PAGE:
Perhaps even more significantly, Bill C-27 would substantially amend the existing enforcement framework through the Data Protection Tribunal Act. The Tribunal would be empowered to issue substantial fines for administrative noncompliance: up to 3% of your worldwide annual revenue or CAN$10 million. Furthermore, failures to report a data breach and other more serious infractions you could lead to fines of up to 5% of global revenues or CAN$25 million. Plus, affected individuals can sue for damages privately. 

The third pillar of the Bill C-27, the Artificial Intelligence and Data Act, mandates “increased transparency” for algorithms and AI systems. In other words, you must be prepared to justify how your AI system delivered a recommendation or decision based on a user’s personal data. 


What to do now

Consumers and governments are right to be concerned about privacy and data protection, and their expectations and legal frameworks about these issues will continue to evolve. I believe that Economist headline about data as “the new oil” was essentially right, but today, building trust with the suppliers of data – consumers – has become more important than ever.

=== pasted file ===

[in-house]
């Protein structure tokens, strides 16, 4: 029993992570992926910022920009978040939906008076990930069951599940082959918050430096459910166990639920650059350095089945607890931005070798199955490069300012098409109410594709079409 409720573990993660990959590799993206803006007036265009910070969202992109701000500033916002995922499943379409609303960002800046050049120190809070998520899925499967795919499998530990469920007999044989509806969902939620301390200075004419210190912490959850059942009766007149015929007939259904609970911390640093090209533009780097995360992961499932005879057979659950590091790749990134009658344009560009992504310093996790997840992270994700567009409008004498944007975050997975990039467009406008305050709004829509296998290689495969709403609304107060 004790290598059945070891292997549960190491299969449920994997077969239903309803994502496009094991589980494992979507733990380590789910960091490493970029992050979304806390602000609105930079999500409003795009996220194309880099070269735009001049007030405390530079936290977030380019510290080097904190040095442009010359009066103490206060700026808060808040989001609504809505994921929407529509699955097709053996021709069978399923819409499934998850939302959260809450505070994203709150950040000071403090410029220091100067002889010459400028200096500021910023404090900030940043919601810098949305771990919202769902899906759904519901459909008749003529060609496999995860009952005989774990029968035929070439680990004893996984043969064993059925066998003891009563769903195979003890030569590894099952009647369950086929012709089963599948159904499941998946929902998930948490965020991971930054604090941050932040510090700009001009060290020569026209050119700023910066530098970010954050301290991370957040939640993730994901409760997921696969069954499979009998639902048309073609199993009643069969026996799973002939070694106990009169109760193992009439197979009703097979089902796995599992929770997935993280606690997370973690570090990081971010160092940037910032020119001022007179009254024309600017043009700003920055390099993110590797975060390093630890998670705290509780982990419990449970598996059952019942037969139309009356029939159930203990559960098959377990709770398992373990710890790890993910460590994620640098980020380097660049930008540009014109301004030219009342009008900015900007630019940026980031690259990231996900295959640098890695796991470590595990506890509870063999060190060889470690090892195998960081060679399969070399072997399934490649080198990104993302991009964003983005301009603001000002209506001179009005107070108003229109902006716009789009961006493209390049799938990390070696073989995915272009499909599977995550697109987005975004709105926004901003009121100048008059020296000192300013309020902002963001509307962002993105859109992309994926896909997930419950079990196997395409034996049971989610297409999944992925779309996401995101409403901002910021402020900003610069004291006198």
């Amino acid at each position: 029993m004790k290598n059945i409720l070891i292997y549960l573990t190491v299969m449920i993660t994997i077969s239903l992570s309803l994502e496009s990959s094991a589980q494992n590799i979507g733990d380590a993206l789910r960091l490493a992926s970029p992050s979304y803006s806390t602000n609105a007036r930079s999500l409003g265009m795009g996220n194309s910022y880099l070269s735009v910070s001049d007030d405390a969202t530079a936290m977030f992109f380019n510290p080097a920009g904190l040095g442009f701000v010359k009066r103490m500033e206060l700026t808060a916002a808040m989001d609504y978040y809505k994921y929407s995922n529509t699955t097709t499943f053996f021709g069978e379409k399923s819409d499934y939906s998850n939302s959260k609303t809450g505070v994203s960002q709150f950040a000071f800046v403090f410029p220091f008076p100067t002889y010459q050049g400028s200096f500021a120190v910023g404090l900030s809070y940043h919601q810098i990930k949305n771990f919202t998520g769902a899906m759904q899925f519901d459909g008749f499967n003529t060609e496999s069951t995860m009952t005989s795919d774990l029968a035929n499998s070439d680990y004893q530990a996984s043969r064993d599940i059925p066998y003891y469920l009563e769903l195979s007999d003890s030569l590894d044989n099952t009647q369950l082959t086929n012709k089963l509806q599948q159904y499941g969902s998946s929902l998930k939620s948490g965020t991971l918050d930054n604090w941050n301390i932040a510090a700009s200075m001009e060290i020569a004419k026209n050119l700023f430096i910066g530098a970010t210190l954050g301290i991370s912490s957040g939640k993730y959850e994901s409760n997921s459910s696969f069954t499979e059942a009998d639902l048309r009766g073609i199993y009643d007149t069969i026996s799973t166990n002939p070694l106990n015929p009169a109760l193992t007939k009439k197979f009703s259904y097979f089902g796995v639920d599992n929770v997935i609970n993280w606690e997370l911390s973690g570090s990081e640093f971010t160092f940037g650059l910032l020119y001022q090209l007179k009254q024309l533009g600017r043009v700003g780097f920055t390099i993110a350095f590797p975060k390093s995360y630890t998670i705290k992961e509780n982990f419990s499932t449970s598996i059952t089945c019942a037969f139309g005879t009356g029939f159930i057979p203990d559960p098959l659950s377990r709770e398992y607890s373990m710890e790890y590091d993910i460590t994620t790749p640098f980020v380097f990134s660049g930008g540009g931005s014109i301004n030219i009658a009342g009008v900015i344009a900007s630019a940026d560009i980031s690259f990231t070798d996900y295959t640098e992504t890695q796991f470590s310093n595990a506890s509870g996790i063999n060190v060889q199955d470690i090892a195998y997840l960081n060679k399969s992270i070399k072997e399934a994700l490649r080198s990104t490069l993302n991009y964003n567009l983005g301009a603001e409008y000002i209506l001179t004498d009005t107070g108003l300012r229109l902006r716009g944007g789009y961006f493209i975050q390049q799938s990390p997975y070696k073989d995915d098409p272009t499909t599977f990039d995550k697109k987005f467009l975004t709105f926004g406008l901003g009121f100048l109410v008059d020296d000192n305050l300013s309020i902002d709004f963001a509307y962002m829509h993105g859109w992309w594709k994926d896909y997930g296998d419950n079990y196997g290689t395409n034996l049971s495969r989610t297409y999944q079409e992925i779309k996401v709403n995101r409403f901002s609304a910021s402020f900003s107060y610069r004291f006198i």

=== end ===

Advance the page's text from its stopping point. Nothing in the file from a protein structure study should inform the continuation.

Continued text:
Of course, it’s possible – perhaps even likely – that the CPPA and related components of Bill C-27 will evolve as the Canadian Parliament continues to debate the legislation. Nonetheless, now is an excellent time for companies doing business in Canada to look at the implications of this more stringent approach to privacy and the collection, use and disclosure of personal information – and not just because it would be expensive not do so. A key part of your motivation should be the desire to win the long-term trust of your consumers, and we believe that a strong focus and respect for privacy and privacy protection is the way to win that trust. 


How OneTrust can help

Companies doing business in Canada can leverage OneTrust to comply with Bill C-27. Our Consent & Preference Management, Privacy Rights Automation, and Digital Policy Management solutions, along with our DataGuidance Research, help companies worldwide to manage the collection, protection, and transferability of personal information. 

To see how OneTrust can help you navigate Bill C-27, request a free trial today.